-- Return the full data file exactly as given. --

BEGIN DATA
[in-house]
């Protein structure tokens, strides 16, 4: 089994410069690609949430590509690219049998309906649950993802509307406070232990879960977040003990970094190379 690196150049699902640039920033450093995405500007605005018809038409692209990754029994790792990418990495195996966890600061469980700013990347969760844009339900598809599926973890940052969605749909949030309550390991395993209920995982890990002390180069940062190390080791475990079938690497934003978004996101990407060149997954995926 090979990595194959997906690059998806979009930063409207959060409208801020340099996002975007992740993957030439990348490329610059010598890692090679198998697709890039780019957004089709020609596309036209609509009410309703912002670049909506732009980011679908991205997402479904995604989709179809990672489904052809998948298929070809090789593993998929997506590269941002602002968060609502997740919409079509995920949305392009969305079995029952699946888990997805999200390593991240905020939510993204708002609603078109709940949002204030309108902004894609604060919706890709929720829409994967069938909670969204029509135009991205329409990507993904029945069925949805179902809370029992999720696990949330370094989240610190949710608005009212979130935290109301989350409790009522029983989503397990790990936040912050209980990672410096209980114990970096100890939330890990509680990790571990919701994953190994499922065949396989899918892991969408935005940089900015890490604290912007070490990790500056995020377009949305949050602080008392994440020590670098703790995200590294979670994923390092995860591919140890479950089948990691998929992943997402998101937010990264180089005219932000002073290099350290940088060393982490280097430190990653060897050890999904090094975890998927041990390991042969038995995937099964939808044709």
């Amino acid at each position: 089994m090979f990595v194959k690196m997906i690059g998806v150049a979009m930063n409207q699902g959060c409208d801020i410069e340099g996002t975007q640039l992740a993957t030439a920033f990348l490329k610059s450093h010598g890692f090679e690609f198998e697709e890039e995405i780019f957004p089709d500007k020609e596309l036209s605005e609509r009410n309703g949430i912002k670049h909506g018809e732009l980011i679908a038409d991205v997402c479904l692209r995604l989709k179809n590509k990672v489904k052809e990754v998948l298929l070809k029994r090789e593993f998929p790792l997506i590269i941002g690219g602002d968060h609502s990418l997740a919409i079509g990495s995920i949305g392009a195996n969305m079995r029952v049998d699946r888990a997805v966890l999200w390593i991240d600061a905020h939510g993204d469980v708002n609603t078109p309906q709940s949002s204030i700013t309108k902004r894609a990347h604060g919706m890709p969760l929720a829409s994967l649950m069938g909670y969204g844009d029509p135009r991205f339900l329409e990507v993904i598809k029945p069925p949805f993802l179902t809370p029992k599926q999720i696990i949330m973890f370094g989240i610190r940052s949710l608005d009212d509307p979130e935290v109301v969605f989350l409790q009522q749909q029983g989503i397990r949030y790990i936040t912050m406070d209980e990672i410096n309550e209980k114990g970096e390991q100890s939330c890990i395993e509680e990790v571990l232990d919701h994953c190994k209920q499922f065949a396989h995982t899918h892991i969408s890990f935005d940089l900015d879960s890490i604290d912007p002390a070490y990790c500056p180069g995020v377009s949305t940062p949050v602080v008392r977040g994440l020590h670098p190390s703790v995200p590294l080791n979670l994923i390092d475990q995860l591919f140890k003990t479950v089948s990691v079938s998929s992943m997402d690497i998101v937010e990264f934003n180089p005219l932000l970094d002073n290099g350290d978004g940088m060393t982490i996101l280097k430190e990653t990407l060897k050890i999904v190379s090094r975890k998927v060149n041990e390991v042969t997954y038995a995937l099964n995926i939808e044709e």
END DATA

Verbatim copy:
[in-house]
């Protein structure tokens, strides 16, 4: 089994410069690609949430590509690219049998309906649950993802509307406070232990879960977040003990970094190379 690196150049699902640039920033450093995405500007605005018809038409692209990754029994790792990418990495195996966890600061469980700013990347969760844009339900598809599926973890940052969605749909949030309550390991395993209920995982890990002390180069940062190390080791475990079938690497934003978004996101990407060149997954995926 090979990595194959997906690059998806979009930063409207959060409208801020340099996002975007992740993957030439990348490329610059010598890692090679198998697709890039780019957004089709020609596309036209609509009410309703912002670049909506732009980011679908991205997402479904995604989709179809990672489904052809998948298929070809090789593993998929997506590269941002602002968060609502997740919409079509995920949305392009969305079995029952699946888990997805999200390593991240905020939510993204708002609603078109709940949002204030309108902004894609604060919706890709929720829409994967069938909670969204029509135009991205329409990507993904029945069925949805179902809370029992999720696990949330370094989240610190949710608005009212979130935290109301989350409790009522029983989503397990790990936040912050209980990672410096209980114990970096100890939330890990509680990790571990919701994953190994499922065949396989899918892991969408935005940089900015890490604290912007070490990790500056995020377009949305949050602080008392994440020590670098703790995200590294979670994923390092995860591919140890479950089948990691998929992943997402998101937010990264180089005219932000002073290099350290940088060393982490280097430190990653060897050890999904090094975890998927041990390991042969038995995937099964939808044709």
């Amino acid at each position: 089994m090979f990595v194959k690196m997906i690059g998806v150049a979009m930063n409207q699902g959060c409208d801020i410069e340099g996002t975007q640039l992740a993957t030439a920033f990348l490329k610059s450093h010598g890692f090679e690609f198998e697709e890039e995405i780019f957004p089709d500007k020609e596309l036209s605005e609509r009410n309703g949430i912002k670049h909506g018809e732009l980011i679908a038409d991205v997402c479904l692209r995604l989709k179809n590509k990672v489904k052809e990754v998948l298929l070809k029994r090789e593993f998929p790792l997506i590269i941002g690219g602002d968060h609502s990418l997740a919409i079509g990495s995920i949305g392009a195996n969305m079995r029952v049998d699946r888990a997805v966890l999200w390593i991240d600061a905020h939510g993204d469980v708002n609603t078109p309906q709940s949002s204030i700013t309108k902004r894609a990347h604060g919706m890709p969760l929720a829409s994967l649950m069938g909670y969204g844009d029509p135009r991205f339900l329409e990507v993904i598809k029945p069925p949805f993802l179902t809370p029992k599926q999720i696990i949330m973890f370094g989240i610190r940052s949710l608005d009212d509307p979130e935290v109301v969605f989350l409790q009522q749909q029983g989503i397990r949030y790990i936040t912050m406070d209980e990672i410096n309550e209980k114990g970096e390991q100890s939330c890990i395993e509680e990790v571990l232990d919701h994953c190994k209920q499922f065949a396989h995982t899918h892991i969408s890990f935005d940089l900015d879960s890490i604290d912007p002390a070490y990790c500056p180069g995020v377009s949305t940062p949050v602080v008392r977040g994440l020590h670098p190390s703790v995200p590294l080791n979670l994923i390092d475990q995860l591919f140890k003990t479950v089948s990691v079938s998929s992943m997402d690497i998101v937010e990264f934003n180089p005219l932000l970094d002073n290099g350290d978004g940088m060393t982490i996101l280097k430190e990653t990407l060897k050890i999904v190379s090094r975890k998927v060149n041990e390991v042969t997954y038995a995937l099964n995926i939808e044709e």